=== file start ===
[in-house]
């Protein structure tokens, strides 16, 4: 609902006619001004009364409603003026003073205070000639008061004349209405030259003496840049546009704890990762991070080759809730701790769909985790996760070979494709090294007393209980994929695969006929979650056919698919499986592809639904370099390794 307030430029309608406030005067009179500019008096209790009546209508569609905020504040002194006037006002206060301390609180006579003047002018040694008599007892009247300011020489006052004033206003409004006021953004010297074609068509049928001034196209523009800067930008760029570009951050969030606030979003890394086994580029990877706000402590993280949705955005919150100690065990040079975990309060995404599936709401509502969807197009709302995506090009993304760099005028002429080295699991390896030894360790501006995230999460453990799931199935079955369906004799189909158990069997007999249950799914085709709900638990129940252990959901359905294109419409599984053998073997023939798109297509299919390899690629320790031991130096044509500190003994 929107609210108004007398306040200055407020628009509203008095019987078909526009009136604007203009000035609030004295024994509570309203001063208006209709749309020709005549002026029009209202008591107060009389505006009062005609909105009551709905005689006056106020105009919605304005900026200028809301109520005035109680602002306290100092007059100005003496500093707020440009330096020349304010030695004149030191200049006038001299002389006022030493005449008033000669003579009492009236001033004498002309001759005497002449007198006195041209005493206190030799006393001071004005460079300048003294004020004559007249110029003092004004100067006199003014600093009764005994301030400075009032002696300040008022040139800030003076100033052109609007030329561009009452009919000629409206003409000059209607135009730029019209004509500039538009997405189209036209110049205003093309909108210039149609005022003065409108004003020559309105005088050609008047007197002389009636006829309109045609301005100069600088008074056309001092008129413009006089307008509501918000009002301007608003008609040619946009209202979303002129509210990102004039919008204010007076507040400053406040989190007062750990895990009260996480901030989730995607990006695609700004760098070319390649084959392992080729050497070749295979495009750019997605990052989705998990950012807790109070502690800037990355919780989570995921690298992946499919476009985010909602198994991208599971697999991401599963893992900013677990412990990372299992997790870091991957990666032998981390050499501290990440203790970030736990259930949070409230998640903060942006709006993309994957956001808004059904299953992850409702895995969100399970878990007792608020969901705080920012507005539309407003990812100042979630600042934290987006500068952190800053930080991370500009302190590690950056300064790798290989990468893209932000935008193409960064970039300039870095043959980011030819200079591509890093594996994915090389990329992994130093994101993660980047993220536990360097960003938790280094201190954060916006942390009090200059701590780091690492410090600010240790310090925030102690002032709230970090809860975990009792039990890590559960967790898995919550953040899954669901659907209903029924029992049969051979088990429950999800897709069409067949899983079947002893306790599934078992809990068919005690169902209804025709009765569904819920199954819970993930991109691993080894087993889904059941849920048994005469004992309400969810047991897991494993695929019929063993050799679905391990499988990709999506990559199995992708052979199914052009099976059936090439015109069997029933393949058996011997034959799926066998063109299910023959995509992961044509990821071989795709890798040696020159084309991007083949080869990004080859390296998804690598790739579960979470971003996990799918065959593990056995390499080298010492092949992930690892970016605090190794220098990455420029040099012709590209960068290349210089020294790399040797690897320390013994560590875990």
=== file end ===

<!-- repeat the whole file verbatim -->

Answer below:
[in-house]
């Protein structure tokens, strides 16, 4: 609902006619001004009364409603003026003073205070000639008061004349209405030259003496840049546009704890990762991070080759809730701790769909985790996760070979494709090294007393209980994929695969006929979650056919698919499986592809639904370099390794 307030430029309608406030005067009179500019008096209790009546209508569609905020504040002194006037006002206060301390609180006579003047002018040694008599007892009247300011020489006052004033206003409004006021953004010297074609068509049928001034196209523009800067930008760029570009951050969030606030979003890394086994580029990877706000402590993280949705955005919150100690065990040079975990309060995404599936709401509502969807197009709302995506090009993304760099005028002429080295699991390896030894360790501006995230999460453990799931199935079955369906004799189909158990069997007999249950799914085709709900638990129940252990959901359905294109419409599984053998073997023939798109297509299919390899690629320790031991130096044509500190003994 929107609210108004007398306040200055407020628009509203008095019987078909526009009136604007203009000035609030004295024994509570309203001063208006209709749309020709005549002026029009209202008591107060009389505006009062005609909105009551709905005689006056106020105009919605304005900026200028809301109520005035109680602002306290100092007059100005003496500093707020440009330096020349304010030695004149030191200049006038001299002389006022030493005449008033000669003579009492009236001033004498002309001759005497002449007198006195041209005493206190030799006393001071004005460079300048003294004020004559007249110029003092004004100067006199003014600093009764005994301030400075009032002696300040008022040139800030003076100033052109609007030329561009009452009919000629409206003409000059209607135009730029019209004509500039538009997405189209036209110049205003093309909108210039149609005022003065409108004003020559309105005088050609008047007197002389009636006829309109045609301005100069600088008074056309001092008129413009006089307008509501918000009002301007608003008609040619946009209202979303002129509210990102004039919008204010007076507040400053406040989190007062750990895990009260996480901030989730995607990006695609700004760098070319390649084959392992080729050497070749295979495009750019997605990052989705998990950012807790109070502690800037990355919780989570995921690298992946499919476009985010909602198994991208599971697999991401599963893992900013677990412990990372299992997790870091991957990666032998981390050499501290990440203790970030736990259930949070409230998640903060942006709006993309994957956001808004059904299953992850409702895995969100399970878990007792608020969901705080920012507005539309407003990812100042979630600042934290987006500068952190800053930080991370500009302190590690950056300064790798290989990468893209932000935008193409960064970039300039870095043959980011030819200079591509890093594996994915090389990329992994130093994101993660980047993220536990360097960003938790280094201190954060916006942390009090200059701590780091690492410090600010240790310090925030102690002032709230970090809860975990009792039990890590559960967790898995919550953040899954669901659907209903029924029992049969051979088990429950999800897709069409067949899983079947002893306790599934078992809990068919005690169902209804025709009765569904819920199954819970993930991109691993080894087993889904059941849920048994005469004992309400969810047991897991494993695929019929063993050799679905391990499988990709999506990559199995992708052979199914052009099976059936090439015109069997029933393949058996011997034959799926066998063109299910023959995509992961044509990821071989795709890798040696020159084309991007083949080869990004080859390296998804690598790739579960979470971003996990799918065959593990056995390499080298010492092949992930690892970016605090190794220098990455420029040099012709590209960068290349210089020294790399040797690897320390013994560590875990």